And what about children? My plan all along has been to convert our children and raise them in a way that would make their namesake great-grandparents proud. They will observe all of the holidays and traditions. They will not eat non-kosher food. They will speak Hebrew.

Strangely for someone who was the victim of so much judgment years ago, I can be judgmental of other mixed couples sometimes. My oft-mentioned sister-in-law is marrying a guy who isn’t Jewish. Yeah, I know, I’m not Jewish, but this guy is really not Jewish. Their children, who obviously will be coming soon because that is the Murphy’s Law of Infertility, will likely be raised never walking into a synagogue, never speaking a word of Hebrew. My SIL has always been a bit less observant than DH and much of the rest of the family, but her fiance seems to spell the end of Judaism for her emerging little branch of the family.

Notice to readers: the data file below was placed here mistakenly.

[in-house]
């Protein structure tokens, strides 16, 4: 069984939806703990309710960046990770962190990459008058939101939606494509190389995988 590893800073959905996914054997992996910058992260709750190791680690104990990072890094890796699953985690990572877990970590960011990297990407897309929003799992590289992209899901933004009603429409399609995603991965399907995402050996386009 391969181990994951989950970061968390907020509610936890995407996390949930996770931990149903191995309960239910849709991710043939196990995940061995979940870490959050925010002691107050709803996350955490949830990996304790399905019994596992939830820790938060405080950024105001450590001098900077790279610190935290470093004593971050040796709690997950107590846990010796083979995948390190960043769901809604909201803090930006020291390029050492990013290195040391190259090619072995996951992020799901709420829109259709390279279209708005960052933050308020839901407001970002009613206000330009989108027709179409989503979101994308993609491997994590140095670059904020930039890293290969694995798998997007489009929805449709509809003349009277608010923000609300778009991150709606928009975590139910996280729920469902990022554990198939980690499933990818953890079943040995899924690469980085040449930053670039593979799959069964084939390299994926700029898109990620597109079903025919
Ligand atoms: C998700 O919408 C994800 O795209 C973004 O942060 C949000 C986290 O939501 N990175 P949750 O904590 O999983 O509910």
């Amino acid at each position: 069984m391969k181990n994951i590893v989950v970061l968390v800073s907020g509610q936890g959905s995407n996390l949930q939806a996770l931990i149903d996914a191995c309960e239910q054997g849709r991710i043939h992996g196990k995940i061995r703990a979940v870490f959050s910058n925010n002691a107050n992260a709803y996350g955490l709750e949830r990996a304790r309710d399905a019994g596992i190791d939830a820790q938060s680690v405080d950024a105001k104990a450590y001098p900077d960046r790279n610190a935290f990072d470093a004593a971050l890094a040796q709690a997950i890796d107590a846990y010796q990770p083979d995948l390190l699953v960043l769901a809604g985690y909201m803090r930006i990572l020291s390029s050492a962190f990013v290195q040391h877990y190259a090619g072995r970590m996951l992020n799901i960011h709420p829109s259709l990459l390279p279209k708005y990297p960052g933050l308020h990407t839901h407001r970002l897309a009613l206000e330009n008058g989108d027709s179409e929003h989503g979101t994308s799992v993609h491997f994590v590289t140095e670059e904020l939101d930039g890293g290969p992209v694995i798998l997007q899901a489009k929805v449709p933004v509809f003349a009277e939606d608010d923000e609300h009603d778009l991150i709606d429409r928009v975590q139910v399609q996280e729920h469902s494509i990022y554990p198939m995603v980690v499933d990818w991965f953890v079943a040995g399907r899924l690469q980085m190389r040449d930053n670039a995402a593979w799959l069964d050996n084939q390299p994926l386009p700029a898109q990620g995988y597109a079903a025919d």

One of DH’s friends is married to a woman who, again, is really really not Jewish. Once I made a comment about attending their young daughter’s bat mitzvah someday. They laughed. I didn’t mean it as a joke.

At a recent wedding at an Orthodox synagogue, that same really really not Jewish wife wore a sleeveless dress. I silently judged her for not having the sense to cover her shoulders in an Orthodox synagogue. Throughout our marriage I have constantly tried to prove that I am not “that kind” of shiksa. I am not the kind who steals a Jewish man away from his faith and singlehandedly reduces the Jewish population by one. If anything, DH is more observant because of me than he would be on his own.

DH has a complicated relationship with Judaism, as do many Jews that we know. I seem to walk a fine line between participation and disdain. Disdain, either at their exclusion of me as a non-Jew (an exclusion that would still continue in some ways even if I choose to convert, although generally the religion is very welcoming to converts), or at their systematic “separate but equal” treatment of women. For example, I have been to several Orthodox synagogues, but I refuse to worship at one. On the years when DH has attended an Orthodox synagogue for the High Holidays, I have stayed home. I refuse to sit by myself, tucked away on a balcony or the other side of a wall with the other women — if they would even let me in.